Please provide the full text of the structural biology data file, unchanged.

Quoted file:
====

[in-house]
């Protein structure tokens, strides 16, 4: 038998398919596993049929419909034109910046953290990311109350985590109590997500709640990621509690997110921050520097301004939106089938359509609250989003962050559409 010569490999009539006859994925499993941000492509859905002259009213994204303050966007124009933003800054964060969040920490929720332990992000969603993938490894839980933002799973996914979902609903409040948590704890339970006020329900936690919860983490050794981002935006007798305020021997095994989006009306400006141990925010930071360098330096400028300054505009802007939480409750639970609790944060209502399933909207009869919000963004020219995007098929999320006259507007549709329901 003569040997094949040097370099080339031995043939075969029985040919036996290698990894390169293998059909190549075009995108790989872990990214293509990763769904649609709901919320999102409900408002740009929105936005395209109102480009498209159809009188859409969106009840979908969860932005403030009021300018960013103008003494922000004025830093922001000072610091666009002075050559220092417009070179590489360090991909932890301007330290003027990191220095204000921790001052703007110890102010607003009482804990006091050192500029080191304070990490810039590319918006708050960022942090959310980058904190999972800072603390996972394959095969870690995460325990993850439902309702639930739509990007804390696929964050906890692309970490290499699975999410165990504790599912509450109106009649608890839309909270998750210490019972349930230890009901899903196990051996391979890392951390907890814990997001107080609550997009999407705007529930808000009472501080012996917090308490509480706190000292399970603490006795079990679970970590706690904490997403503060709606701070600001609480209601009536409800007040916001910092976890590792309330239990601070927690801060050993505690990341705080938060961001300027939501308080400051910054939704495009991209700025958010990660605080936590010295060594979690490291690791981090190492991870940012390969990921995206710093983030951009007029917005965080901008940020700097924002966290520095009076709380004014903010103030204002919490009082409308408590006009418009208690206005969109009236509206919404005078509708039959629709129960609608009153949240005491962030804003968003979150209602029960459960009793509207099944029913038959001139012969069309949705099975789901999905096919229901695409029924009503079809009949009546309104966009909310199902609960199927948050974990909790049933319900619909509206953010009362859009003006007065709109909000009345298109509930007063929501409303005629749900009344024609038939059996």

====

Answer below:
[in-house]
């Protein structure tokens, strides 16, 4: 038998398919596993049929419909034109910046953290990311109350985590109590997500709640990621509690997110921050520097301004939106089938359509609250989003962050559409 010569490999009539006859994925499993941000492509859905002259009213994204303050966007124009933003800054964060969040920490929720332990992000969603993938490894839980933002799973996914979902609903409040948590704890339970006020329900936690919860983490050794981002935006007798305020021997095994989006009306400006141990925010930071360098330096400028300054505009802007939480409750639970609790944060209502399933909207009869919000963004020219995007098929999320006259507007549709329901 003569040997094949040097370099080339031995043939075969029985040919036996290698990894390169293998059909190549075009995108790989872990990214293509990763769904649609709901919320999102409900408002740009929105936005395209109102480009498209159809009188859409969106009840979908969860932005403030009021300018960013103008003494922000004025830093922001000072610091666009002075050559220092417009070179590489360090991909932890301007330290003027990191220095204000921790001052703007110890102010607003009482804990006091050192500029080191304070990490810039590319918006708050960022942090959310980058904190999972800072603390996972394959095969870690995460325990993850439902309702639930739509990007804390696929964050906890692309970490290499699975999410165990504790599912509450109106009649608890839309909270998750210490019972349930230890009901899903196990051996391979890392951390907890814990997001107080609550997009999407705007529930808000009472501080012996917090308490509480706190000292399970603490006795079990679970970590706690904490997403503060709606701070600001609480209601009536409800007040916001910092976890590792309330239990601070927690801060050993505690990341705080938060961001300027939501308080400051910054939704495009991209700025958010990660605080936590010295060594979690490291690791981090190492991870940012390969990921995206710093983030951009007029917005965080901008940020700097924002966290520095009076709380004014903010103030204002919490009082409308408590006009418009208690206005969109009236509206919404005078509708039959629709129960609608009153949240005491962030804003968003979150209602029960459960009793509207099944029913038959001139012969069309949705099975789901999905096919229901695409029924009503079809009949009546309104966009909310199902609960199927948050974990909790049933319900619909509206953010009362859009003006007065709109909000009345298109509930007063929501409303005629749900009344024609038939059996």